Perhaps children are simply those best equipped to enjoy the snow; they don’t have to worry about the roads or work, and have none of the adult responsibilities that so weigh our older selves down. Or maybe they just have the correct mindset to deal with it, because in all honesty, snow is really good fun; a form of entertainment that is great precisely because it comes around so rarely, and provides so many opportunities. Maybe I’m just a big kid, but to me snow is a chance to forget a few of my responsibilities for a while, and just have fun bouncing off the trees. To return to the mind of a child one again, but with the adult body that allows me to get the absolute most out of it.

Desert Bus

Charity is, as has been well documented, the most competitive industry on the planet. The trouble is that there are many, many things wrong with this world, and lots of people who believe that all should get the same thing- but nearly all of them are going after the same target demographic (the rich middle classes who can afford to give to them), and there are simply so many of them competing for people’s time, energy and, most importantly, financial support that many get drowned under the weight of competition. This has lead to many charity events in recent years attempting to break out from the mainstream collection ideas, focusing on charitable enterprise or other such concepts in order to be different and identifiable. However, when preparing for one such event that is happening in the very near future (hence why I’m publishing this post a day early) I saw an opportunity to combine the topic of charity with blogging and an old favourite fall-back topic, gaming- but to start with, I’m going to talk about magic, so sit in for a story folks.

In 1975 a pair of American magicians delivered a show in Minnesota that would quickly become the first of many. With another co-host, the duo built their reputation with a regular show that lasted until 1981, before moving to New York to start their own off Broadway shows. By 1985 these were garnering them some top reviews, so as the 90s approached they turned their act to Broadway proper. During the 1990s they were appearing regularly on chat shows, doing US national tours and making TV cameos, firmly establishing themselves as possibly the most famous magicians on earth at that time (and possibly the present day too). Their names were (and are) Penn & Teller.

By 1995 their career was reaching a zenith; famous both nationally and around the world, they were the closest the magical world had to global superstars. And with stardom came all the trappings of fame, including incessant requests from various publishers and agents asking to be allowed to use their name to plug something, and presumably in late 1994 one such offer from Absolute Entertainment was accepted; to allow Penn & Teller to be the subject material for a videogame.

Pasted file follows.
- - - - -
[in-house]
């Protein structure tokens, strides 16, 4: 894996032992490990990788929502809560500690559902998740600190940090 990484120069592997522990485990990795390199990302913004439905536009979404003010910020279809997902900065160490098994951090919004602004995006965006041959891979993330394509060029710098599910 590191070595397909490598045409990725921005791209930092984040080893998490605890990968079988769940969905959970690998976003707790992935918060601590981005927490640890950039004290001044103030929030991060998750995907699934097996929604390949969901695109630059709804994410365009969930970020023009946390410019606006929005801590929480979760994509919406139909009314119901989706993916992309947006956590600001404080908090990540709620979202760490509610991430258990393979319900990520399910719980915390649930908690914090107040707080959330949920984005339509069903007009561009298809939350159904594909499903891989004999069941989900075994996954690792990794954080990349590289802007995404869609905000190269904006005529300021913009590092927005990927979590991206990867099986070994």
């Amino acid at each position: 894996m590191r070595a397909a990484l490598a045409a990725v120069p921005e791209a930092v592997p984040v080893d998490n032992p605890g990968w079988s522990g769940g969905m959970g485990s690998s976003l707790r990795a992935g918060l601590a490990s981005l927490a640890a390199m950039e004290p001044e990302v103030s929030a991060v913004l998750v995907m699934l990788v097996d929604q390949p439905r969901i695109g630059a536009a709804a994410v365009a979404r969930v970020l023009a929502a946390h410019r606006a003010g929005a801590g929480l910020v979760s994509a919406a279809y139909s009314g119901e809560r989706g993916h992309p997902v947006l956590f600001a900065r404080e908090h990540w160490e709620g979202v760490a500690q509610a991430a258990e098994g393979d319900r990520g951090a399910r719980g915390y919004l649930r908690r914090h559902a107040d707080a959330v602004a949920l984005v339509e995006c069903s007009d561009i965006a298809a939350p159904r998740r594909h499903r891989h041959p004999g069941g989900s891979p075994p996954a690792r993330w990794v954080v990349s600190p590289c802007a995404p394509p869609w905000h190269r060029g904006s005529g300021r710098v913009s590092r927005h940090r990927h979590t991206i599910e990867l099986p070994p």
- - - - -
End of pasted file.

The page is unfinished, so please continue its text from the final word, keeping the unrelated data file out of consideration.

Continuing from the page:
The game in question was to be called Penn & Teller’s Smoke And Mirrors; the console, the Sega-CD (an add-on for the Sega Mega Drive that was at the time fighting a furious console war with Nintendo’s Super NES). The game itself consisted of a series of mini-games, in a similar way to how a magic show is comprised of individual tricks- or at least, that was the idea. Each game was a trick you had to master, a little bit of slight-of-hand/controller that you had to learn before inviting your friends over and thrashing them since you knew how the trick worked, as a form of payback against those friends “who come over to your house, eat your food, drink your soda, play your games and always beat you” (Penn’s words, not mine). Many have since voiced the opinion that videogaming was a rather odd choice of platform for this idea, but whether this would have impacted sales was never discovered, as Absolute Entertainment went bust after (conveniently) they had completed the game’s development, but before they got a chance to ship it and pay Penn & Teller back the licensing money they were owed. Under the terms of the contract, this rendered all deals regarding use of Penn & Teller’s likenesses and intellectual property null and void, meaning Absolute Entertainment’s owners (Skyworks Interactive Inc.) couldn’t sell the game, and all the copies they produced presumably sat in a corner gathering dust somewhere. However, before the studio went under another player entered our story, by the name of Janet Reno.

At the time, Janet Reno was Attorney General of the United States under Bill Clinton’s leadership, and at the time in question she chose a particularly opportune moment to join the chorus of voices against the violence in videogames. Reno’s argument partially centred on the idea that these games were unrealistic, and should try to depict life as it really was rather than clouding the mind’s of the nation’s children (or something), so as a rather sly joke Penn & Teller slipped one more minigame in, the only one that wasn’t a magic trick. A little minigame going by the name of Desert Bus.